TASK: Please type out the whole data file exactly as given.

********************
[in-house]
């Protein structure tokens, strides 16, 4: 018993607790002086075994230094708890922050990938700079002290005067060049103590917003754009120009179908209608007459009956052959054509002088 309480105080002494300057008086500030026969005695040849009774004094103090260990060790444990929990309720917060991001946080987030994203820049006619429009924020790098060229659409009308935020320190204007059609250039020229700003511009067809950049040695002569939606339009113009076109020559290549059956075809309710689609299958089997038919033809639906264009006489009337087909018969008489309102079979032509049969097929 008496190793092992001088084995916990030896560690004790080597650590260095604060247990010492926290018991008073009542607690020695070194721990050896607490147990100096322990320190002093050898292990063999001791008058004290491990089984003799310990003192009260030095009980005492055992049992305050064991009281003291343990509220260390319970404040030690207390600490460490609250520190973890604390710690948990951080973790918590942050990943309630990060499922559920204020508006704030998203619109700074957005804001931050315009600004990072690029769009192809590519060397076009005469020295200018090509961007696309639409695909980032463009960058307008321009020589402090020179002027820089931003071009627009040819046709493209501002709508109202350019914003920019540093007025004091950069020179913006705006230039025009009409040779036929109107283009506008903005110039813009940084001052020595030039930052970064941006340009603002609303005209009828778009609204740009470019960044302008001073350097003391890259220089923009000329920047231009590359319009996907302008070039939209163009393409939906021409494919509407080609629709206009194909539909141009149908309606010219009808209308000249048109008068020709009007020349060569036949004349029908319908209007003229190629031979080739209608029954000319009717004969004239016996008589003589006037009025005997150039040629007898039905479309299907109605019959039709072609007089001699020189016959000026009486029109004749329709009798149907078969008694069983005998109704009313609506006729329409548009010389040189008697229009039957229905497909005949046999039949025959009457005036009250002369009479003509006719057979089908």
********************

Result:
[in-house]
């Protein structure tokens, strides 16, 4: 018993607790002086075994230094708890922050990938700079002290005067060049103590917003754009120009179908209608007459009956052959054509002088 309480105080002494300057008086500030026969005695040849009774004094103090260990060790444990929990309720917060991001946080987030994203820049006619429009924020790098060229659409009308935020320190204007059609250039020229700003511009067809950049040695002569939606339009113009076109020559290549059956075809309710689609299958089997038919033809639906264009006489009337087909018969008489309102079979032509049969097929 008496190793092992001088084995916990030896560690004790080597650590260095604060247990010492926290018991008073009542607690020695070194721990050896607490147990100096322990320190002093050898292990063999001791008058004290491990089984003799310990003192009260030095009980005492055992049992305050064991009281003291343990509220260390319970404040030690207390600490460490609250520190973890604390710690948990951080973790918590942050990943309630990060499922559920204020508006704030998203619109700074957005804001931050315009600004990072690029769009192809590519060397076009005469020295200018090509961007696309639409695909980032463009960058307008321009020589402090020179002027820089931003071009627009040819046709493209501002709508109202350019914003920019540093007025004091950069020179913006705006230039025009009409040779036929109107283009506008903005110039813009940084001052020595030039930052970064941006340009603002609303005209009828778009609204740009470019960044302008001073350097003391890259220089923009000329920047231009590359319009996907302008070039939209163009393409939906021409494919509407080609629709206009194909539909141009149908309606010219009808209308000249048109008068020709009007020349060569036949004349029908319908209007003229190629031979080739209608029954000319009717004969004239016996008589003589006037009025005997150039040629007898039905479309299907109605019959039709072609007089001699020189016959000026009486029109004749329709009798149907078969008694069983005998109704009313609506006729329409548009010389040189008697229009039957229905497909005949046999039949025959009457005036009250002369009479003509006719057979089908």